There’s a national movement to facilitate seniors’ desire to remain in their homes, but as many households’ savings dwindle, more products are also coming to the market to facilitate aging in place.
While reverse mortgage volume still remains low in the wake of big bank exits and sluggish home value recovery, one new option has come to the market that has one similar goal of helping people age in their homes. Instead of using home equity, however, it converts life insurance policies into funds that can be used to pay for long term care.
Life Care Funding group is one company working in this vein. In an effort to make more immediate use of the $30 trillion worth of life insurance policies in the United States, according to a white paper written by company Founder Chris Orestis, the company converts life insurance policies into long-term care benefits.
It’s not the same thing as long-term care insurance, he notes. Rather, it’s converting the death benefit of a life insurance policy into a “living benefit” that, on average, can extend the amount of time seniors can privately pay for their care by about 15 to 18 months, depending on the size of their policy and their care needs.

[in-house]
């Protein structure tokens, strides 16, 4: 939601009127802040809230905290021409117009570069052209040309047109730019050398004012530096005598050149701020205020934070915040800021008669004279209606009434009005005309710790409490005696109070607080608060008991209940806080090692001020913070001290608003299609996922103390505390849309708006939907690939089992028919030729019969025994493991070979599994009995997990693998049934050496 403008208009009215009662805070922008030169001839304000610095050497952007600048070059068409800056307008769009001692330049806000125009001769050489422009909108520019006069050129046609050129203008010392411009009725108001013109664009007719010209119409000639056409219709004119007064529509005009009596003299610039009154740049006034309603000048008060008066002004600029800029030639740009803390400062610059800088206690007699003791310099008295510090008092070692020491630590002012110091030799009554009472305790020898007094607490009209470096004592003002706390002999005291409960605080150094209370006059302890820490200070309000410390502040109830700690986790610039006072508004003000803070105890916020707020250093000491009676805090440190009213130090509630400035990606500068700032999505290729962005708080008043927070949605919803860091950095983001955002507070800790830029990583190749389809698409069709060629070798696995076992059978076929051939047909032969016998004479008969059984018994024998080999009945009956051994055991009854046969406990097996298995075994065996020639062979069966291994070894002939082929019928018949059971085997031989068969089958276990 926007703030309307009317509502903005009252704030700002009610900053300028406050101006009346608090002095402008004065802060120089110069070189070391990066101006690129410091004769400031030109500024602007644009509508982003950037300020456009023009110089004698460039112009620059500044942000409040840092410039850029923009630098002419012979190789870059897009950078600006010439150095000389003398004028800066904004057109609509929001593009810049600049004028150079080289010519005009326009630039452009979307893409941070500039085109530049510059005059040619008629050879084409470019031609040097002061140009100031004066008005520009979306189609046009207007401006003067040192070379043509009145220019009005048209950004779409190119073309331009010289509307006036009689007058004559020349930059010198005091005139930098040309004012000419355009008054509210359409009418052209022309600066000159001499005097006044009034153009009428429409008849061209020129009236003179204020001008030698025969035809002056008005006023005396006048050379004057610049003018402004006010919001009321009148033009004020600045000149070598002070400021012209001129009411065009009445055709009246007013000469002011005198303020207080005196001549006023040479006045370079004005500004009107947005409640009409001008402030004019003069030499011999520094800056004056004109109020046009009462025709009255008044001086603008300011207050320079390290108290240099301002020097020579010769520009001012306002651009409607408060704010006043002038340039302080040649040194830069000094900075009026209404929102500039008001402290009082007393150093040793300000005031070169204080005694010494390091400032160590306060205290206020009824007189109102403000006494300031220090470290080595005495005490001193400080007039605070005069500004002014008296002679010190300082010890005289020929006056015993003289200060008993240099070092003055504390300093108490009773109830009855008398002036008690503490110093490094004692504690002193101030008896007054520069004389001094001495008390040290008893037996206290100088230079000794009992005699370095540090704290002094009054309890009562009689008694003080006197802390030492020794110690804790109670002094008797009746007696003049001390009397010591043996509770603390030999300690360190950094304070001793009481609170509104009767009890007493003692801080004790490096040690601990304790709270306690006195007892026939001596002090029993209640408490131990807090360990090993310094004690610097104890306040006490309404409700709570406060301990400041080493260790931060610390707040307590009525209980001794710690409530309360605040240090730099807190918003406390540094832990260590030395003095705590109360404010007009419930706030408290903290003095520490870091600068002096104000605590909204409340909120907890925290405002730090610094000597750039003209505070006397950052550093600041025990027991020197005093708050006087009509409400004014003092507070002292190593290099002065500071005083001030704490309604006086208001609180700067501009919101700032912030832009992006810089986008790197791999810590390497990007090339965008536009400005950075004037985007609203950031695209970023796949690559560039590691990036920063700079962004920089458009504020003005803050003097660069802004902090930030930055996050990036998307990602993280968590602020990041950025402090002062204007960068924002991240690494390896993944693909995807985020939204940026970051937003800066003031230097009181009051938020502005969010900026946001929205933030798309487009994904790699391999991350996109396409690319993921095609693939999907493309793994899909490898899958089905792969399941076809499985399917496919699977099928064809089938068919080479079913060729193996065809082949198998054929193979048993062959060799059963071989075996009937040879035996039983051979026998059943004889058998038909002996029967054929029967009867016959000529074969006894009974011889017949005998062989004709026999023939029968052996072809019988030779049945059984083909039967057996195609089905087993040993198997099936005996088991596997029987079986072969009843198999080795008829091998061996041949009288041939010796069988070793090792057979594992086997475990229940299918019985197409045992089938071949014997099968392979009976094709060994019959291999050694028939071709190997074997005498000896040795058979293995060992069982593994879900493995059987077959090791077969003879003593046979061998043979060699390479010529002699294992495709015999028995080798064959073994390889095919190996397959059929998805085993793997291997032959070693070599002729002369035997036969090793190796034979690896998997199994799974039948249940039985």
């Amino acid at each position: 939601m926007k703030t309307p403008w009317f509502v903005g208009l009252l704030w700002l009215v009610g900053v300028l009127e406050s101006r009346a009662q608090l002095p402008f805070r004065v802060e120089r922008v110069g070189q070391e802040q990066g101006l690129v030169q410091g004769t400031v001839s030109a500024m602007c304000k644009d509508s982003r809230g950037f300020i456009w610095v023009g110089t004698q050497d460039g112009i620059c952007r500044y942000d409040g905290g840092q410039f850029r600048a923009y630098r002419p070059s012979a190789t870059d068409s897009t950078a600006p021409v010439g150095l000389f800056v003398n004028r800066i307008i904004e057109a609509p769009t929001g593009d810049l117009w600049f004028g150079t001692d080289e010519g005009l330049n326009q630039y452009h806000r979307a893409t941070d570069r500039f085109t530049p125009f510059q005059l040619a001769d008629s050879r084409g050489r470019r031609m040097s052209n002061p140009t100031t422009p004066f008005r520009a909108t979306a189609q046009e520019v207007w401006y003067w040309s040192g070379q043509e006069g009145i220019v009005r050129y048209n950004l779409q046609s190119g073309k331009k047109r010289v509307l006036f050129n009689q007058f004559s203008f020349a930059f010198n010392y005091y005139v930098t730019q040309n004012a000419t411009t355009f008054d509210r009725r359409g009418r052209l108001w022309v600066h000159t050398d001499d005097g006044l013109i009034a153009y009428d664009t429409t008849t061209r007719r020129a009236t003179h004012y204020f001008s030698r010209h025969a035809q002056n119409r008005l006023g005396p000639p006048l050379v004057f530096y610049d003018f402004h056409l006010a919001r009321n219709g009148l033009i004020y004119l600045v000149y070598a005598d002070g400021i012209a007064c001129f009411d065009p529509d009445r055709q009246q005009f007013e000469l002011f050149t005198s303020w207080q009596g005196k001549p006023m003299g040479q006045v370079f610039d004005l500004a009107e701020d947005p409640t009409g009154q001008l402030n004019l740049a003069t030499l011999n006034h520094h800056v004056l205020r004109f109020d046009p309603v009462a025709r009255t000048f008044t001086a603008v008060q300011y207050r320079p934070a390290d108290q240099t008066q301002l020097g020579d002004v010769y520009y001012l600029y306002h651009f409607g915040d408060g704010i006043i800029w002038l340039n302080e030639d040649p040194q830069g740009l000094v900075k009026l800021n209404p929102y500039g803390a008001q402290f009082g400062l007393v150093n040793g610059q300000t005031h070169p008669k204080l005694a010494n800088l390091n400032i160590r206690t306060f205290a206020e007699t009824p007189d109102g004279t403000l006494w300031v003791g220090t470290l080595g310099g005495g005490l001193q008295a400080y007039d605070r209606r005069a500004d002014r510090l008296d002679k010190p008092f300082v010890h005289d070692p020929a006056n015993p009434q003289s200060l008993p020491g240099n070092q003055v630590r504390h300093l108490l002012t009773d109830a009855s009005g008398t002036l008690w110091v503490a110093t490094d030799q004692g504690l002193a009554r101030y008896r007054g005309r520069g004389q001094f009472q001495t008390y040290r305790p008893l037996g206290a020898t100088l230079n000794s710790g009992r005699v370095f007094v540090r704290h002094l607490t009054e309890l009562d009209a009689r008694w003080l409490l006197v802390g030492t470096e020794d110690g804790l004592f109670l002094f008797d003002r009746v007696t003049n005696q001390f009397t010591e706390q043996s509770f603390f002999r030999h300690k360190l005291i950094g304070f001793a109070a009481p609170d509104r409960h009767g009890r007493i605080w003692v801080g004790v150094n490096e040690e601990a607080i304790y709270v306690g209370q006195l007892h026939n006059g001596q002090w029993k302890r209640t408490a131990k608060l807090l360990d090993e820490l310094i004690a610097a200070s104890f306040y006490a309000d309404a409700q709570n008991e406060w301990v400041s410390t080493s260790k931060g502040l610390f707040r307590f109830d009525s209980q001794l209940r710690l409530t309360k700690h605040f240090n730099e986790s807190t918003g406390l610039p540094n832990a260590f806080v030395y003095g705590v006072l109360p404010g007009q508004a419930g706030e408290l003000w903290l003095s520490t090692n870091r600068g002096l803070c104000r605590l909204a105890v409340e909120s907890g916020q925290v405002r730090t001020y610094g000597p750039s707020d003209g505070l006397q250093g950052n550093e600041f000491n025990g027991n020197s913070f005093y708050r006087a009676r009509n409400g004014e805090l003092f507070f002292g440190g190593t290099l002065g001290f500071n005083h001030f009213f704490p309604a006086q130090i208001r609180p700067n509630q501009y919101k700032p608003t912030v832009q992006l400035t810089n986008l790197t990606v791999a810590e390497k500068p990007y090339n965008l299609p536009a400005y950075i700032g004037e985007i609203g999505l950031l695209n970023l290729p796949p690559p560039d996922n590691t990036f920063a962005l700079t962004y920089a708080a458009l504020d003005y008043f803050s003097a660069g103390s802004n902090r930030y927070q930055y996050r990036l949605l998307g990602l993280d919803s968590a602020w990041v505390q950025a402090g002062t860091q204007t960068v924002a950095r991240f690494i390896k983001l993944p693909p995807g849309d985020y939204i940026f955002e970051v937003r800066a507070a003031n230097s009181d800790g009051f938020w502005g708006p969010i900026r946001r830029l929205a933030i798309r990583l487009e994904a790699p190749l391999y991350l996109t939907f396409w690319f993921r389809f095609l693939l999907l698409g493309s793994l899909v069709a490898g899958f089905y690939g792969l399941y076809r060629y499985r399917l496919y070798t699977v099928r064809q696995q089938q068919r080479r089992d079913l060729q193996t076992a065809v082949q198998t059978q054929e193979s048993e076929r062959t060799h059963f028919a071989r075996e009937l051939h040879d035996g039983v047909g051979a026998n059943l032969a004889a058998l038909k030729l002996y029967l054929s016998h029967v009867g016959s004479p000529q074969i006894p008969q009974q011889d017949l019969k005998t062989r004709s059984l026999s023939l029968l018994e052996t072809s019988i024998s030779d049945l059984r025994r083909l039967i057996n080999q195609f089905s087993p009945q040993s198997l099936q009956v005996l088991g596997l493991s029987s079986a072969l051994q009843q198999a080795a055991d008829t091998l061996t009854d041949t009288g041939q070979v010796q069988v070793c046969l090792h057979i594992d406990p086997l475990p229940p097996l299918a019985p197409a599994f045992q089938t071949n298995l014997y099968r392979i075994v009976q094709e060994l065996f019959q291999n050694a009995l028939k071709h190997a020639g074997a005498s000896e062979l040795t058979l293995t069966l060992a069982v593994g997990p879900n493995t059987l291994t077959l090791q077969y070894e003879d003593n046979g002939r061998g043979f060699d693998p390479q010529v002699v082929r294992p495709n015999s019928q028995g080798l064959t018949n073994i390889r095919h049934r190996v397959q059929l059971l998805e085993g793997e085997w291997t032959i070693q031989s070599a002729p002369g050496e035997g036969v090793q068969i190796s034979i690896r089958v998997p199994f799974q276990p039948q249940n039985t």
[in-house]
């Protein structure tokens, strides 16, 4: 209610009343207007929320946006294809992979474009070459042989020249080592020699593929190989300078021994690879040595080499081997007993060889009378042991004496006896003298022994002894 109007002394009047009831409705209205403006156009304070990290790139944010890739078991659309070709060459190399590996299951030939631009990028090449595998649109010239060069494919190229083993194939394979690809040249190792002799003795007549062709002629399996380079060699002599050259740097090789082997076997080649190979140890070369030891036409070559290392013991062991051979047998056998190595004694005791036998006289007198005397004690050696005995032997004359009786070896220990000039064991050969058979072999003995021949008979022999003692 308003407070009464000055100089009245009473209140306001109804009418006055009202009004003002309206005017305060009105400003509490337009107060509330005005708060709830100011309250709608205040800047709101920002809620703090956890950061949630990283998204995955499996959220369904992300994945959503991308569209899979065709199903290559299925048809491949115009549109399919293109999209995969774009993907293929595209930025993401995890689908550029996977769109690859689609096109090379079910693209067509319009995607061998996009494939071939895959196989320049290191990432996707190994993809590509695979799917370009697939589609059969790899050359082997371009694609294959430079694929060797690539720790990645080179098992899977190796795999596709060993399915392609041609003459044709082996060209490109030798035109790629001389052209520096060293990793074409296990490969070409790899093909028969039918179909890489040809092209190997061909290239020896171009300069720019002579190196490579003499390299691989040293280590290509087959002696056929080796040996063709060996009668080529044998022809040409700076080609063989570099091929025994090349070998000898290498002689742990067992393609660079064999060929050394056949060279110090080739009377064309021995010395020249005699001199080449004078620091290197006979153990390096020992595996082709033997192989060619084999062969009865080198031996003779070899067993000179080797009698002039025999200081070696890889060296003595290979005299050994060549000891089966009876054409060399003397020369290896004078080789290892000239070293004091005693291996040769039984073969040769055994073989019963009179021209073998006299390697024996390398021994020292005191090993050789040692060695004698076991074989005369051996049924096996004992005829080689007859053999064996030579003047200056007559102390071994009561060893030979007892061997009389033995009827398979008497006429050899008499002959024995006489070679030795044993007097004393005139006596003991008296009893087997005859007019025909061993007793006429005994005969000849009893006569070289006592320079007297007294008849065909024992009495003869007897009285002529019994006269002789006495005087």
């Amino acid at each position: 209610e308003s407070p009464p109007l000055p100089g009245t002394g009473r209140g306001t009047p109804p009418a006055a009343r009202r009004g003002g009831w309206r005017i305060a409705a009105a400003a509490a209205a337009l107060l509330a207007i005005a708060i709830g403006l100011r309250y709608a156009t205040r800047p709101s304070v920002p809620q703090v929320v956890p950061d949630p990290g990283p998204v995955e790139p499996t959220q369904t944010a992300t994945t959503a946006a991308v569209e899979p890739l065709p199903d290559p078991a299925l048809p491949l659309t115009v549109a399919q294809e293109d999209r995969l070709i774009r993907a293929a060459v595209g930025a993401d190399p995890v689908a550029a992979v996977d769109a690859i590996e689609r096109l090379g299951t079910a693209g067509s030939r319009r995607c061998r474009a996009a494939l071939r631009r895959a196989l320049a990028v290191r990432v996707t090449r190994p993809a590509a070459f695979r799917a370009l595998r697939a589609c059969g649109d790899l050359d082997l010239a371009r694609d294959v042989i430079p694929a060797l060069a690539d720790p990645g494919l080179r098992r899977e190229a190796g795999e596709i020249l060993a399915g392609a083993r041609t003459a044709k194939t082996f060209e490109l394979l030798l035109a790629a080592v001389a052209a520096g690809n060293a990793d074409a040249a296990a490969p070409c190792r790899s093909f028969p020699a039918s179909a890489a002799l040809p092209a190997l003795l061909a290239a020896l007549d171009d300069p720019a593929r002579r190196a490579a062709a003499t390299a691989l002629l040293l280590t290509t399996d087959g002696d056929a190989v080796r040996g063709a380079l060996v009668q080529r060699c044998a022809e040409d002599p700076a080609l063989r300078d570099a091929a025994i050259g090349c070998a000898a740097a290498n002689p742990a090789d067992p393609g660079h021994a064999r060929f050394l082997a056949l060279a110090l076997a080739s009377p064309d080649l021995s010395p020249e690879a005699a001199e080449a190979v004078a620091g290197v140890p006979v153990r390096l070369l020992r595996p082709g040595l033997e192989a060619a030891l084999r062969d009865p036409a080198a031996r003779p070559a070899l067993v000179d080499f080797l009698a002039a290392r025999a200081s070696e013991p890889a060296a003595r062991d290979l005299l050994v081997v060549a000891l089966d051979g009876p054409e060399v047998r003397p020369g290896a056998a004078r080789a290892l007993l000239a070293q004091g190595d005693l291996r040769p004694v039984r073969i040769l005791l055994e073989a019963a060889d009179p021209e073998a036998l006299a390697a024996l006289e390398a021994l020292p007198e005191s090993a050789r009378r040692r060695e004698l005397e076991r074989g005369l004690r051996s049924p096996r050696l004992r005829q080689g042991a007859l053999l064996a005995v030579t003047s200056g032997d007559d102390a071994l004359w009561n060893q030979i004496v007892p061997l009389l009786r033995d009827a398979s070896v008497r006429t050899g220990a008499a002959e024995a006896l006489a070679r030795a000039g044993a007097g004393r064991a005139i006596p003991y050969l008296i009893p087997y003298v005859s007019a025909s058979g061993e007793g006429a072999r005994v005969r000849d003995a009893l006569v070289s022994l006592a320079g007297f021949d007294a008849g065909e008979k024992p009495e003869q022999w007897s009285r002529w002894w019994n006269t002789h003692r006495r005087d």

Traditionally, seniors paid for long-term care by selling their homes or buying long-term care insurance policies, says Orestis. These days, though, with home equity dwindling in the wake of the housing crisis and the long time it takes for homes to sell, converting life insurance policies to long term care benefits could be an option.
Typically, a $100,000 life insurance policy would convert into about $45,000 of long-term care benefits, says Orestis. The policyholder sells their life insurance policy to a third party for an agreed-upon amount. The third party will then make monthly payments for senior care on the policy seller’s behalf, in increments that depend on individual needs.
While reverse mortgages can free up seniors’ monthly cashflow and be used to pay for in-home care, sometimes those proceeds aren’t enough.
Converting life insurance policies into a living benefit is a method that is growing in popularity as a way to help supplement income, says Orestis. It can help keep people at home and is gaining support, he says.
“We’re also seeing a lot of support politically for what we do. Our state has introduced potential legislation requiring that seniors are informed of a program like ours as part of the Medicaid spend-down [and effort to extend private payment].”
Written by Alyssa GeracePrint Article